TWA 800: The Crash, the Cover-Up, and the Conspiracy by Jack CashillTWA Flight 800 crashed into the Atlantic shortly after takeoff from JFK airport on July 17, 1996, killing all 230 passengers on board. Although initial reports suggested a terrorist attack, FBI and NTSB investigators blamed a fuel tank explosion. But skeptics have long questioned the official story, and new evidence has surfaced that suggests a widespread conspiracy...
In TWA 800, historian Jack Cashill introduces new documents and testimonies that reveal the shocking true chain of events: from the disastrous crash to the high-level decision to create a cover story and the attempts to silence anyone who dared speak the truth.
TWA Flight 800 Salvage
The data, released on the eve of public hearings on the crash, revealed some additional information about the July crash off of New York's Long Island:. Analysis of victims' autopsies revealed that as many as 47 of the people on board the may not have been killed instantly by the explosion that felled the plane.
TERROR ON FLIGHT 800
The sea speaks in many voices. On that first morning after the explosion of TWA Flight , amid the overwhelming stench of burning jet fuel and the plane's charred remains, hundreds of letters floated on the surface of the Atlantic, unanchored memories of diplomats, designers, doctors and teenagers. A postcard of the Statue of Liberty had become an interrupted souvenir, an image of the monument born in France that never made its way home. Out of a camera bag fished from the waste came a list in pencil, in what seemed to be a young girl's handwriting. Amy: light pink, size 8.
EDT , 12 minutes after takeoff from John F. Kennedy International Airport on a scheduled international passenger flight to Rome , with a stopover in Paris. Accident investigators from the National Transportation Safety Board NTSB traveled to the scene, arriving the following morning  : amid speculation that a terrorist attack was the cause of the crash. The four-year NTSB investigation concluded with the approval of the Aircraft Accident Report on August 23, , ending the most extensive, complex, and costly air disaster investigation in U. Although it could not be determined with certainty, the likely ignition source was a short circuit. The FQIS on Flight is known to have been malfunctioning; the captain remarked on what he called "crazy" readings from the system approximately two minutes and thirty seconds before the aircraft exploded. As a result of the investigation, new requirements were developed for aircraft to prevent future fuel tank explosions.
There's a lot we don't know about what happened to Malaysia Airlines flight MH Most experts and U. This isn't the first plane to be shot down in that area by those separatists. Until aviation and forensic investigators are able to examine the crash site, the bodies, and the plane's black-box data recorders, however, it will be hard to say exactly what happened to the plane and its passengers. Meanwhile, people around the world, including family members of the victims , are left wondering what happened to the passengers in their final moments. While that depends on how much damage the plane sustained, here's what different experts think:.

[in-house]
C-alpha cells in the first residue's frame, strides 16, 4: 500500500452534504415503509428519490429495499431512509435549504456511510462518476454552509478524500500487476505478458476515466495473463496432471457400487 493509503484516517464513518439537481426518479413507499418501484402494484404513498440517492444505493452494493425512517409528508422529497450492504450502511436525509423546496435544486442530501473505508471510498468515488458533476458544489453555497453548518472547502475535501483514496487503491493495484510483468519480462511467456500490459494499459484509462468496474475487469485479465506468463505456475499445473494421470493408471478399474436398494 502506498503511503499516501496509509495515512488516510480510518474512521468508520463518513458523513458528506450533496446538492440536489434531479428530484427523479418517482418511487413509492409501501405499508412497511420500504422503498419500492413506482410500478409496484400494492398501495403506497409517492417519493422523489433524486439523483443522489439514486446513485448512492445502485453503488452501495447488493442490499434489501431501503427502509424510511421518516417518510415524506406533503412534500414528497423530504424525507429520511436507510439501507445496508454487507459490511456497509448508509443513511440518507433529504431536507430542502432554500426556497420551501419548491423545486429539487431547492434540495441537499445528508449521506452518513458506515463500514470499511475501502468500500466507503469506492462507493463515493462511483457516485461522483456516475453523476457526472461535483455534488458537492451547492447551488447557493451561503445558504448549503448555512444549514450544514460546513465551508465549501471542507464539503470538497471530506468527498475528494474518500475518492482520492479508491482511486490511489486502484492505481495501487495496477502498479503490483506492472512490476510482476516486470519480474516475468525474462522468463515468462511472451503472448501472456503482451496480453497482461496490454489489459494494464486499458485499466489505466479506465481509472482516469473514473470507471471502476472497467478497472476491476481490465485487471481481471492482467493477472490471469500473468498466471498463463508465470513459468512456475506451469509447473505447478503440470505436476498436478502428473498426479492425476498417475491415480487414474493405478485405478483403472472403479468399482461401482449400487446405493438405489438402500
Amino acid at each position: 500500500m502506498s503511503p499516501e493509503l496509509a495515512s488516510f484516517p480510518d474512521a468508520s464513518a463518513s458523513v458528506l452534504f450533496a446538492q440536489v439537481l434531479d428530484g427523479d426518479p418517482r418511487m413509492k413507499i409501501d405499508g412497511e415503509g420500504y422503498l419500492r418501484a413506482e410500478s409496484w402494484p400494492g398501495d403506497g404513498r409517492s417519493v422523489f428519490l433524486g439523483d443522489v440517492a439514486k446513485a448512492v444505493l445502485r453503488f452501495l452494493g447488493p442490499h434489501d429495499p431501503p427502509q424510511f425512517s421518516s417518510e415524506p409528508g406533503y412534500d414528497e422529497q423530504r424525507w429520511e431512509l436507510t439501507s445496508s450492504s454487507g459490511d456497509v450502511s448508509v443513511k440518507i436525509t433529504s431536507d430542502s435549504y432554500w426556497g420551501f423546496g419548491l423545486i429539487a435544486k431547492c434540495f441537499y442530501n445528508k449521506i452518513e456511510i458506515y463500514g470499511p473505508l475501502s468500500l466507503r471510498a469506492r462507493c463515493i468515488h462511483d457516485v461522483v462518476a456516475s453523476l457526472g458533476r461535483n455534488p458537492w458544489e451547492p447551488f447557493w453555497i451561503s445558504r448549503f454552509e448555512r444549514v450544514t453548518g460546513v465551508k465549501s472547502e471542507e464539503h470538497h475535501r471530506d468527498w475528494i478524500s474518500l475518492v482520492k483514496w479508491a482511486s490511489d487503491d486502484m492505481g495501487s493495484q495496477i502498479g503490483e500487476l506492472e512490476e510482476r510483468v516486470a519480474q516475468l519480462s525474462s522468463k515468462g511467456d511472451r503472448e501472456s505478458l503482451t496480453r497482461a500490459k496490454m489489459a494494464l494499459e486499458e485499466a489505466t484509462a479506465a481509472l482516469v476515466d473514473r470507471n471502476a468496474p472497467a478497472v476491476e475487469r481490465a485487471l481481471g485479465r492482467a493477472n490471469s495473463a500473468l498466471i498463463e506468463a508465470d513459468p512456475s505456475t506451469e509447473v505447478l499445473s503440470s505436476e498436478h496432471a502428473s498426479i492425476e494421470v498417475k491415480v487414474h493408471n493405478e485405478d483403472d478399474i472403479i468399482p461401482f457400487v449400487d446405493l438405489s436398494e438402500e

When the explosion occurred, some may have had a sudden panic attack for maybe one or two seconds. Charles Wetli, the Suffolk County medical examiner in charge of autopsies conducted on crash victims. In an interview at his office, Wetli said passengers displayed two kinds of injuries: those consistent with an explosion or those caused by a massive change in speed, cabin pressure and altitude. The blast occurred when the plane was traveling at mph at about 13, feet the evening of July The Boeing broke apart, dropped to about 9, feet when it erupted into flames and fell into the Atlantic about 10 miles off Long Island. He likened it to a car smashing into a brick wall at mph. Technically, some victims deaths were attributed to drowning, but Wetli said they would have been unconscious when they entered the water.
He has had to pick a woman's liver off the highway after a drunken driver rammed into the side of her car. He has had to go into a house where a family had been burnt to death. He has dived to a sunken yacht and brought up the bodies of two young boys to their distraught father. But all of this pales in comparison to what he would have to face on the night of Wednesday 17 July It started calmly enough. Vincent was working the night tour at the Marine Bureau: 5pm to 1am. As he parked his Chevy Blazer outside the two-storey brick building on Great South Bay, on Long Island's southern shore, there was not a cloud in the sky.